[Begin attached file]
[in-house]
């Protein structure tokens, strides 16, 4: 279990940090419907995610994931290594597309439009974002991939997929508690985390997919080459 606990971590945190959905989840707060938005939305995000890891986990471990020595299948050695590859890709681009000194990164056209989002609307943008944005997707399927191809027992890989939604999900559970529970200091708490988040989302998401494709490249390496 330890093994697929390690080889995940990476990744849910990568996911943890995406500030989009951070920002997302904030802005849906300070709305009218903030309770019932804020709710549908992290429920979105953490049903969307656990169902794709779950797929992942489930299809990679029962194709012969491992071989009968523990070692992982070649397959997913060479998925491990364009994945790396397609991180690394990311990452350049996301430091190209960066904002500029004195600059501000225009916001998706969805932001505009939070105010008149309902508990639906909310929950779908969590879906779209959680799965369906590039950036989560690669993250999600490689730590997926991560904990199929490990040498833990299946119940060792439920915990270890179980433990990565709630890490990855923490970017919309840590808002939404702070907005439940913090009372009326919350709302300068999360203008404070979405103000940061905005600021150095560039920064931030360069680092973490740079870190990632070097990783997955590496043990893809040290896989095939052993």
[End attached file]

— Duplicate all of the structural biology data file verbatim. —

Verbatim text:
[in-house]
């Protein structure tokens, strides 16, 4: 279990940090419907995610994931290594597309439009974002991939997929508690985390997919080459 606990971590945190959905989840707060938005939305995000890891986990471990020595299948050695590859890709681009000194990164056209989002609307943008944005997707399927191809027992890989939604999900559970529970200091708490988040989302998401494709490249390496 330890093994697929390690080889995940990476990744849910990568996911943890995406500030989009951070920002997302904030802005849906300070709305009218903030309770019932804020709710549908992290429920979105953490049903969307656990169902794709779950797929992942489930299809990679029962194709012969491992071989009968523990070692992982070649397959997913060479998925491990364009994945790396397609991180690394990311990452350049996301430091190209960066904002500029004195600059501000225009916001998706969805932001505009939070105010008149309902508990639906909310929950779908969590879906779209959680799965369906590039950036989560690669993250999600490689730590997926991560904990199929490990040498833990299946119940060792439920915990270890179980433990990565709630890490990855923490970017919309840590808002939404702070907005439940913090009372009326919350709302300068999360203008404070979405103000940061905005600021150095560039920064931030360069680092973490740079870190990632070097990783997955590496043990893809040290896989095939052993």